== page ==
1st June 2018

The relationship between brand and culture

Brand is culture.

There, I’ve just written the shortest blog ever!

Perhaps this needs a bit more explanation…

Many businesses come to us because they want to refresh their image and their message.

They might have experienced a disappointing run of new business pitches and realised that they way they are presenting themselves is no longer cutting it when compared to the competition. Somehow they just come across as a bit old school or even old hat.

They want to look and sound sharper. More relevant. More interesting. All of that is relatively easy once we’ve understood the marketplace, the customers, the opportunity and the business. We’re really good at helping businesses to look their very best with shiny logos, great presentations, cool websites, slick offices and eye catching liveries. Simples!

But suddenly presenting the outside world with a refreshed brand identity isn’t going to make a real difference if the business itself doesn’t do things differently.

Let’s go back to those failed new business pitches. Was the problem with the slide presentation or the fact that there was too much presenting in the first place and not enough listening?

What is brand culture?

If brand identity is the external manifestation of your brand then brand culture is the internal expression and that has everything to do with ‘how’ a business thinks and acts.

Let’s stay with the sales presentation because it really is at the sharp end of what branding is all about. A strong brand will help ensure you are invited to pitch in the first place. Making sure the business card and the slide deck look fabulous on the day isn’t really that hard. We can even make a cool little film and produce a nice leave behind. But that’s never enough.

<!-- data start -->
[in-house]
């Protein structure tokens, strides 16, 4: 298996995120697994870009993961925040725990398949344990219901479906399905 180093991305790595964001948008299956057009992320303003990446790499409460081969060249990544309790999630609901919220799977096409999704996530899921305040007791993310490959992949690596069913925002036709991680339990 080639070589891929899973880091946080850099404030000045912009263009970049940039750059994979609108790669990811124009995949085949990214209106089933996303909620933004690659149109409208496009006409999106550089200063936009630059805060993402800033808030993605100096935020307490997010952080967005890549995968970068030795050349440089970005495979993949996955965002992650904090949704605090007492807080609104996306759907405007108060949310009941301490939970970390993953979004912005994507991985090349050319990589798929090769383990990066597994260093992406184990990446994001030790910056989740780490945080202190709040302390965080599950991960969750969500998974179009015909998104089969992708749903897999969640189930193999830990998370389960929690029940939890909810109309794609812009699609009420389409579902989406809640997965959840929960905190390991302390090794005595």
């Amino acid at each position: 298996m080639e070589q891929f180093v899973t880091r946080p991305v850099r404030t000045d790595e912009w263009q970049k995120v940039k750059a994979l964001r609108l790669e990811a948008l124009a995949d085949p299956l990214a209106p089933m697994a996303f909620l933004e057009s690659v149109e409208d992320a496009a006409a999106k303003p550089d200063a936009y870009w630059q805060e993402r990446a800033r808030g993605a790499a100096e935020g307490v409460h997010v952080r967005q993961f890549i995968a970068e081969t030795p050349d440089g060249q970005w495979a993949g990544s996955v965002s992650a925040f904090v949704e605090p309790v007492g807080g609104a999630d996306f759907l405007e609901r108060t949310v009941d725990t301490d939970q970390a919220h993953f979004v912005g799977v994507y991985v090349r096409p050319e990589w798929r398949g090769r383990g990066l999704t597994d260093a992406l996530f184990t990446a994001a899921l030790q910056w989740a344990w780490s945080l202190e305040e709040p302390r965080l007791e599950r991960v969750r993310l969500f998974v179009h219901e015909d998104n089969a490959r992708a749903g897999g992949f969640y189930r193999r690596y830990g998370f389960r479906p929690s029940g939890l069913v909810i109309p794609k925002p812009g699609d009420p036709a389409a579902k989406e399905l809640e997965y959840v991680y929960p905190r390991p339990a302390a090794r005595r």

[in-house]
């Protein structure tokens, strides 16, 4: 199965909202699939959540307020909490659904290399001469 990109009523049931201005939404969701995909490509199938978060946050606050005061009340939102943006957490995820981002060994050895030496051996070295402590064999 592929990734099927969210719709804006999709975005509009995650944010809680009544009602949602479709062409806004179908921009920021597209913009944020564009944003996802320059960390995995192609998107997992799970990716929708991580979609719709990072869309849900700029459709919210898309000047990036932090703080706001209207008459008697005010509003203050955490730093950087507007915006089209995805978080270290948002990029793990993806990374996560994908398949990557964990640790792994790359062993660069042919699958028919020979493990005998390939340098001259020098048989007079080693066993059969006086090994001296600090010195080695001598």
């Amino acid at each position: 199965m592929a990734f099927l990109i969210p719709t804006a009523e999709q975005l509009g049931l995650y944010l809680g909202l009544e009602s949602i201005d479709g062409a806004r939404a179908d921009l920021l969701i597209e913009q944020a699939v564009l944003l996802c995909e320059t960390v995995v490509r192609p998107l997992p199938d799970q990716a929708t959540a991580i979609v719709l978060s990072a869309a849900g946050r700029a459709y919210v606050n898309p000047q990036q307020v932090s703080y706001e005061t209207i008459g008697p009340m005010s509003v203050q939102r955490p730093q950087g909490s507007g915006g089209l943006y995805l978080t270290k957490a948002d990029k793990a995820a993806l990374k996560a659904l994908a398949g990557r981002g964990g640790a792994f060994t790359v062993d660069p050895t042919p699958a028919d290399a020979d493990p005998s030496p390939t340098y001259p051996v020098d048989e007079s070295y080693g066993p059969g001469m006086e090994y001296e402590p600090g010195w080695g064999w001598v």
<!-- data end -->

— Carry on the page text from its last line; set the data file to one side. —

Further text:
What we end up doing is questioning the whole approach to the sales pitch to see if we can’t help our clients get closer to their potential customers. And win that next big deal.

I’ve worked with three businesses recently to change their mindset and get them to think and act very differently when pitching.

So how did we bring the brand culture to life?

First we made it mostly about the customer and less about the business.

We started off asking questions and opening up a conversation about the future. But with the focus very firmly on them, not us. On a hot date, you don’t spend the whole time talking about yourself and yet that’s what most sales pitches seem to do!

We made it a more collaborative and creative process where prospect and service provider began to explore and develop a solution together.

In some situations we got rid of the presentation altogether and had a book instead. Because that’s more intimate and flexible. It’s a support to a conversation, not the conversation itself. It feels real. And the customer walks away with it. Even better.

We made sure each business had a clear point of view about the marketplace and the big issues and drivers that were shaping change. Suddenly the conversation was a lot more strategic and less tactical. We focused on big stuff not small stuff.

We also simplified. Everything. People’s bandwidth to take on board lots of detail is limited. So we really worked hard at communicating a simple and salient message that was refreshing and memorable.

Brand culture is clearly about a lot more than how you make your sales pitch. But the example I’ve given shows that ‘how’ you do things is as fundamental as the message and the graphics and that’s all down to culture. A culture of listening, of collaboration, of creativity, of making your customer’s lives easier.

On larger strategic branding programmes there’s an equal emphasis on the internal manifestation of the brand (culture) as there is on the external manifestation (identity) because there’s no point looking like Fred Astaire if you don’t know how to dance.

For more information on our approach to strategic branding click here. 

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RebeccaBattman

Rebecca Battman

Head of Brand

Rebecca is Director of RBL. An experienced brand and marketing professional, Rebecca has spent her 25-year career helping businesses to build, design and manage their brands.

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